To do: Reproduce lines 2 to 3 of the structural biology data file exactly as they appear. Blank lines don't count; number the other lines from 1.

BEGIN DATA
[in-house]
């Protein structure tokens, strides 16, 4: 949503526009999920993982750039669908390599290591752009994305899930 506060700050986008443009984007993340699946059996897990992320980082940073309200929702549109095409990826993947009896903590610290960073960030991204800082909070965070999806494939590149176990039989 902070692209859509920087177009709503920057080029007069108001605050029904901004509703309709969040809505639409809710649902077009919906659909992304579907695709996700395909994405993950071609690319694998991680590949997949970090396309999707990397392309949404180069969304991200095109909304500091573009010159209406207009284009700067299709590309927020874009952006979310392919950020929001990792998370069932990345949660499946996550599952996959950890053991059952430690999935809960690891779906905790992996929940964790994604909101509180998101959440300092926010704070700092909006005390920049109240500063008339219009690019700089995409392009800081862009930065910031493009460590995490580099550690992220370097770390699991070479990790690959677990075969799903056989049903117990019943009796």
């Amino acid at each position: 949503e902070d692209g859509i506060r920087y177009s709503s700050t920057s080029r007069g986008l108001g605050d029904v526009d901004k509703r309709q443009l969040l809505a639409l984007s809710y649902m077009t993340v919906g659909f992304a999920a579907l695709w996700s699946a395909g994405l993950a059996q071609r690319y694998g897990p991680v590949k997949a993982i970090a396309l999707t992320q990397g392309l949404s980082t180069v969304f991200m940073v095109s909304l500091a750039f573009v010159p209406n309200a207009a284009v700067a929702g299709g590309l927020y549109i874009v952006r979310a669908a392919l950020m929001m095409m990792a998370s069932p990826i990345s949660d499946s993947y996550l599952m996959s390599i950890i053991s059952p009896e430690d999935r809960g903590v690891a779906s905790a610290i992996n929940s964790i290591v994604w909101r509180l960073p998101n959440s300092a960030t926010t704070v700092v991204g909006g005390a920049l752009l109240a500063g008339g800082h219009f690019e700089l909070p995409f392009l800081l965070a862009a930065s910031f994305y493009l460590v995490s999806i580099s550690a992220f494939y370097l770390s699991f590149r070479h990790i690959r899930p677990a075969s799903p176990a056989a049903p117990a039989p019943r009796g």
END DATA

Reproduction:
């Protein structure tokens, strides 16, 4: 949503526009999920993982750039669908390599290591752009994305899930 506060700050986008443009984007993340699946059996897990992320980082940073309200929702549109095409990826993947009896903590610290960073960030991204800082909070965070999806494939590149176990039989 902070692209859509920087177009709503920057080029007069108001605050029904901004509703309709969040809505639409809710649902077009919906659909992304579907695709996700395909994405993950071609690319694998991680590949997949970090396309999707990397392309949404180069969304991200095109909304500091573009010159209406207009284009700067299709590309927020874009952006979310392919950020929001990792998370069932990345949660499946996550599952996959950890053991059952430690999935809960690891779906905790992996929940964790994604909101509180998101959440300092926010704070700092909006005390920049109240500063008339219009690019700089995409392009800081862009930065910031493009460590995490580099550690992220370097770390699991070479990790690959677990075969799903056989049903117990019943009796």
């Amino acid at each position: 949503e902070d692209g859509i506060r920087y177009s709503s700050t920057s080029r007069g986008l108001g605050d029904v526009d901004k509703r309709q443009l969040l809505a639409l984007s809710y649902m077009t993340v919906g659909f992304a999920a579907l695709w996700s699946a395909g994405l993950a059996q071609r690319y694998g897990p991680v590949k997949a993982i970090a396309l999707t992320q990397g392309l949404s980082t180069v969304f991200m940073v095109s909304l500091a750039f573009v010159p209406n309200a207009a284009v700067a929702g299709g590309l927020y549109i874009v952006r979310a669908a392919l950020m929001m095409m990792a998370s069932p990826i990345s949660d499946s993947y996550l599952m996959s390599i950890i053991s059952p009896e430690d999935r809960g903590v690891a779906s905790a610290i992996n929940s964790i290591v994604w909101r509180l960073p998101n959440s300092a960030t926010t704070v700092v991204g909006g005390a920049l752009l109240a500063g008339g800082h219009f690019e700089l909070p995409f392009l800081l965070a862009a930065s910031f994305y493009l460590v995490s999806i580099s550690a992220f494939y370097l770390s699991f590149r070479h990790i690959r899930p677990a075969s799903p176990a056989a049903p117990a039989p019943r009796g």